He left prison deeply in debt, and government fines had taken from him the finances needed to publish newspapers.

His political and social opinions never altered, but his philosophy underwent a change in the 1830s.

In 1837 H. Robinson published the results of his later thinking in the book Extraordinary Conversion and Public Declaration of Richard Carlile of London to Christianity.

In 1834, Carlile was tried for creating a public nuisance, when he displayed two effigies in the windows of his shop at 62 Fleet Street, one in blue representing a broker titled ‘Temporal broker’ and another dressed as a bishop titled ‘Spiritual broker’.

A large group of people were often gathered there, impeding traffic and causing quarrels. Carlile was found guilty, but judgment was respited.

After living for some years in extreme poverty in Enfield, Carlile returned to Fleet Street in 1842, dying there the following year.

He donated his body for medical research. Large numbers of people attended his funeral in Kensal Green Cemetery on Sunday 26 February 1843, where his sons protested at the Christian burial rite being administered in the common grave he was being buried in – citing that he ‘passed his life in opposition to all priestcraft’.

Richard Carlile was not a Freemason, and therefore not under any obligation not to reveal the secrets of Freemasonry. 

However, and while imprisoned at Dorchester Gaol, (about 130 miles from London which back in 1800s is about two full days ride by horse drawn stage coach) and clearly with some outside help, he first published a series of Masonic Exposés in The Republican during 1825.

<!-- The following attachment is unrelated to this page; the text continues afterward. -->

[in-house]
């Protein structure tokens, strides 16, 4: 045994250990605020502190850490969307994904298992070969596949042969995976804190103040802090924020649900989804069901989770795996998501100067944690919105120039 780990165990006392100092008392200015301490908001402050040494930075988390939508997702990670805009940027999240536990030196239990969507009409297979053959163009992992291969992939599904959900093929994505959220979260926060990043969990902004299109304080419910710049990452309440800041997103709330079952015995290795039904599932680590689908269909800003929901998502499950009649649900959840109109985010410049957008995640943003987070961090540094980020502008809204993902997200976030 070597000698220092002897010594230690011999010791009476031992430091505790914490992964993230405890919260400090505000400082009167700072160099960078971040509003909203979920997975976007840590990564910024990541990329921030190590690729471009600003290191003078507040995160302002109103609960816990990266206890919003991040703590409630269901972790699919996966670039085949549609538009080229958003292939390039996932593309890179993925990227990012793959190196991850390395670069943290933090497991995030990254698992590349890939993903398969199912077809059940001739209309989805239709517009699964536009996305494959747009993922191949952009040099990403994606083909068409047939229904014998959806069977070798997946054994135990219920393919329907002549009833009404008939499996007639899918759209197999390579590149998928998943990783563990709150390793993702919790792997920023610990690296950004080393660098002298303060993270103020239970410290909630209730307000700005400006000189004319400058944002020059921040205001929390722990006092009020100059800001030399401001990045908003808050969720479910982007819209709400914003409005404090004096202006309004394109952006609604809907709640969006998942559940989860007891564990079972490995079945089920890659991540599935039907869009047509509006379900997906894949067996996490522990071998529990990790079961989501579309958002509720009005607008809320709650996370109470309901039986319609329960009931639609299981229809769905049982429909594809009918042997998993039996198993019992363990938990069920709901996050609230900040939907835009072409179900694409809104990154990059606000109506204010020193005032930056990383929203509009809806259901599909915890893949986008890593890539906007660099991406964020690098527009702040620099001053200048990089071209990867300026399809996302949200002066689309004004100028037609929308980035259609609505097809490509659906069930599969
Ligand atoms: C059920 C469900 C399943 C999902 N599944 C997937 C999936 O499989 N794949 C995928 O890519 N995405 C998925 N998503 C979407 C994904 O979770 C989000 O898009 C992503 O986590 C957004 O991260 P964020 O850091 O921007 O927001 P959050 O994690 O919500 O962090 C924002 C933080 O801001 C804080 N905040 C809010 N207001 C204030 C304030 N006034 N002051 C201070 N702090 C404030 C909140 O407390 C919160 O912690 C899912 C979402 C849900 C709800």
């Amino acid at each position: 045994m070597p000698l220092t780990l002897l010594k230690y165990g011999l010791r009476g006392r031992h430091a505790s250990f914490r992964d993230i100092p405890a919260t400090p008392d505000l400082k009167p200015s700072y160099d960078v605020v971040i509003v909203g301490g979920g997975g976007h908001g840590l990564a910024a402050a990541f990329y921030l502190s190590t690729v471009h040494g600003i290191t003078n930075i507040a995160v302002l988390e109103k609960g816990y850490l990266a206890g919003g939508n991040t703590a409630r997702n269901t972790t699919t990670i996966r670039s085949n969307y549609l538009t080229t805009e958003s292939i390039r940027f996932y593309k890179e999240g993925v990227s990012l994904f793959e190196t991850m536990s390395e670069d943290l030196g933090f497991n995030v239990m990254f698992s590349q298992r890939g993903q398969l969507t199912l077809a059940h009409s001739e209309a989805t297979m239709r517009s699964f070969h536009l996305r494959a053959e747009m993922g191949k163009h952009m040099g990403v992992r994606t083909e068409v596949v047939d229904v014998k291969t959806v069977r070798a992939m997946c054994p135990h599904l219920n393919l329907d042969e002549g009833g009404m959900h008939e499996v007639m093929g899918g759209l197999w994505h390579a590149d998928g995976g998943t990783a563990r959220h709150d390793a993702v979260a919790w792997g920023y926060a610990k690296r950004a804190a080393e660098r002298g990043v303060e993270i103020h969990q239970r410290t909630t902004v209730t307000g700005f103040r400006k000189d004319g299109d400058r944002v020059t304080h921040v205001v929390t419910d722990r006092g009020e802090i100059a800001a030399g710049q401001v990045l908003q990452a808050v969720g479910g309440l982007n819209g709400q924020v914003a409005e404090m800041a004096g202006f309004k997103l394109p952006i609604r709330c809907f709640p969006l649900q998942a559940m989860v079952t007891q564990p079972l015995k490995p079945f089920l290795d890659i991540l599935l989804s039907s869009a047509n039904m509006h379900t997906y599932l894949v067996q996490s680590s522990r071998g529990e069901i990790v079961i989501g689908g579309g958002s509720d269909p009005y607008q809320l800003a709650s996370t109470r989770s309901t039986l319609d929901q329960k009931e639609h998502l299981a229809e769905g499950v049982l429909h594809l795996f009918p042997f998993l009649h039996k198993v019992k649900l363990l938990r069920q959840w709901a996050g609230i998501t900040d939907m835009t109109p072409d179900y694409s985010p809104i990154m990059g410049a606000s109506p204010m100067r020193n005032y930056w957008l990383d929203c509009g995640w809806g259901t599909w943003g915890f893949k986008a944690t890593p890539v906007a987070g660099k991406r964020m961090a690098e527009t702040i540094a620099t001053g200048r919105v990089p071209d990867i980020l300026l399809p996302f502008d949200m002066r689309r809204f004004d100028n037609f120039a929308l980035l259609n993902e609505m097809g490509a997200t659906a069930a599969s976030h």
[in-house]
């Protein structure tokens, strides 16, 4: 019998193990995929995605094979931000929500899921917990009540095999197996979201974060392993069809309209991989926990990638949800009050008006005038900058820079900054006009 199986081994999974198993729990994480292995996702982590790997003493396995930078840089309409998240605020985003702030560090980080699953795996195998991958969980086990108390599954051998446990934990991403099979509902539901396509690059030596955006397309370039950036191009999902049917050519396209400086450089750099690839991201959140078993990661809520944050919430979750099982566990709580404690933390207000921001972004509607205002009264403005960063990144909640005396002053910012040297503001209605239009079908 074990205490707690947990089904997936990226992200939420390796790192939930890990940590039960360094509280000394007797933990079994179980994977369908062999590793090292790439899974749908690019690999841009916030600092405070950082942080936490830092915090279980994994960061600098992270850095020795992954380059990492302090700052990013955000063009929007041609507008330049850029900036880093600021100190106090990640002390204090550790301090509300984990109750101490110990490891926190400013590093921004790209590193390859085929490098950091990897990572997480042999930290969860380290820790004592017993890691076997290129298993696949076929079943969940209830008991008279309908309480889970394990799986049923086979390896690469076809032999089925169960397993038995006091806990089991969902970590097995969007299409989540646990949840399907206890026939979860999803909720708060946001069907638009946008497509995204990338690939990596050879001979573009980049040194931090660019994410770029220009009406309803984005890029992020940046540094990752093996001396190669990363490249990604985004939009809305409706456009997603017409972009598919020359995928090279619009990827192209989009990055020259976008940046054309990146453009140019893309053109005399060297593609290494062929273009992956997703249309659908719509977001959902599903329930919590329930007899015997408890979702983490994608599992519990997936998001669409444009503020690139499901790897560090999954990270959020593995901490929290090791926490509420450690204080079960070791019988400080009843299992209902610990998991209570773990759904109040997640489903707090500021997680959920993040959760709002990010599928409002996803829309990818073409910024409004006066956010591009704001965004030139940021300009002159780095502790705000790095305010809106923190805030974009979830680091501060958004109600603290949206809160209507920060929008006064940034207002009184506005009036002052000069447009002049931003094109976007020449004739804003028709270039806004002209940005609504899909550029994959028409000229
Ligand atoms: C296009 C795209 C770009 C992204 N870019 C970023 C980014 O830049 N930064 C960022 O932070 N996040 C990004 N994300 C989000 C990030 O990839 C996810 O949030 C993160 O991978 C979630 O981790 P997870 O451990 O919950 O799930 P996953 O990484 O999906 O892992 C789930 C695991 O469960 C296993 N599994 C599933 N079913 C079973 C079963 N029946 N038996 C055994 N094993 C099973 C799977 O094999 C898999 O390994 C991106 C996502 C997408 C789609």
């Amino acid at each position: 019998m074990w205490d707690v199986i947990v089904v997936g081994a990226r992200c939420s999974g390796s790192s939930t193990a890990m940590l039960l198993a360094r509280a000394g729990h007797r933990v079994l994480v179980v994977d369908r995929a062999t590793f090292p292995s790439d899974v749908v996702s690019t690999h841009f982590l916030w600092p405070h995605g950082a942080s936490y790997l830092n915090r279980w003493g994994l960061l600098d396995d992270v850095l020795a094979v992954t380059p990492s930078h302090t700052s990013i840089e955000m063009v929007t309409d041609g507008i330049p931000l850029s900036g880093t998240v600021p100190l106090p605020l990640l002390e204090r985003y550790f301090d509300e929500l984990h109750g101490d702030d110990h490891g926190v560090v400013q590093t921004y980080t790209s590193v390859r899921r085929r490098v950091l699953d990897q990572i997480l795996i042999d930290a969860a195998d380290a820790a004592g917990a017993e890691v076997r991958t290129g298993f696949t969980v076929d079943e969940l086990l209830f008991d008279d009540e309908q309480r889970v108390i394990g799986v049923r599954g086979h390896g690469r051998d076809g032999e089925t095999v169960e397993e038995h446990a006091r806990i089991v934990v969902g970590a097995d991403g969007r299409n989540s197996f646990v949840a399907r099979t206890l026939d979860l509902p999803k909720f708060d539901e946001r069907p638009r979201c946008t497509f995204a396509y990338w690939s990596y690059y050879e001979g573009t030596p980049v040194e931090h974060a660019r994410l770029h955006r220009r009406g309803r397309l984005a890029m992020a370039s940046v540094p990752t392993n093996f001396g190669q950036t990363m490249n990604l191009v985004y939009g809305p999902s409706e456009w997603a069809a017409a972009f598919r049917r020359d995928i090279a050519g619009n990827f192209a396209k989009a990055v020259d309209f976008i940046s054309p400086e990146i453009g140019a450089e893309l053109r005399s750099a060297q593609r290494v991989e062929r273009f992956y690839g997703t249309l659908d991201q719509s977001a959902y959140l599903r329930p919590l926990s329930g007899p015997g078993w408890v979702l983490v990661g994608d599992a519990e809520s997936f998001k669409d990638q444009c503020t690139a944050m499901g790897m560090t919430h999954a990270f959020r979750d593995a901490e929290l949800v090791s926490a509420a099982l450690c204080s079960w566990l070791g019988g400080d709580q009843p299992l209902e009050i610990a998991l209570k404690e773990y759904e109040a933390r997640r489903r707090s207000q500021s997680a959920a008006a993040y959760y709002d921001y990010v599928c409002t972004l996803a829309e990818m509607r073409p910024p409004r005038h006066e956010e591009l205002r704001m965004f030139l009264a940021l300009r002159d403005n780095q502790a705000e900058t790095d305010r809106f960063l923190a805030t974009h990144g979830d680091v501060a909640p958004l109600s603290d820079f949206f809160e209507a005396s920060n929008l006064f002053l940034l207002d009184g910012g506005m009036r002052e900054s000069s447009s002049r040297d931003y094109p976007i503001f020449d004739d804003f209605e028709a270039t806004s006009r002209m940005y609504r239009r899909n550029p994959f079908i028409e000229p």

Carlile then reissued the material in a complete volume in 1831, with the title The Manual of Freemasonry, a complete exposé of Masonic rituals that included the three Craft degrees, the Royal Arch, the Mark and the Knight Templar degree, plus others.

To his credit, the exposé was so successful that it was reprinted many times and was used by Freemasons throughout the remaining nineteenth and early twentieth centuries in England as a source for learning ritual.

The book is basically a version of Emulation Ritual, with a few inconsistencies. 

After the Union of 1813 (in December of that year) that formed the United Grand Lodge of England, it was necessary that the ritual be standardised, with approval of the Grand Lodges of Ireland and Scotland.

A result of this was the International Compact, which governs relations between the three Grand Lodges.

The ritual to be used in United Grand Lodge of England and in Lodges under that constitution were produced by the Lodge of Reconciliation, which as formed in June 1816. This has formed the basis of Emulation Working since its inception in 1823.

How could Richard Carlile, who not a Freemason, and while imprisoned at Dorchester Gaol, have access to such detailed Masonic Ritual at the very time it was being compiled?  

Perhaps he was no more than a ghost writer for the true author, who must have been a member of the Lodge of Reconciliation at the time, who wanted the ritual exposed and printed, so it did, by virtue of public knowledge, become the de facto standard.

United Grand Lodge of England could not possible sanction such a publication of the ritual, which as seen as being the secrets of Freemasonry, by the very fact of their oaths the members had undertaken.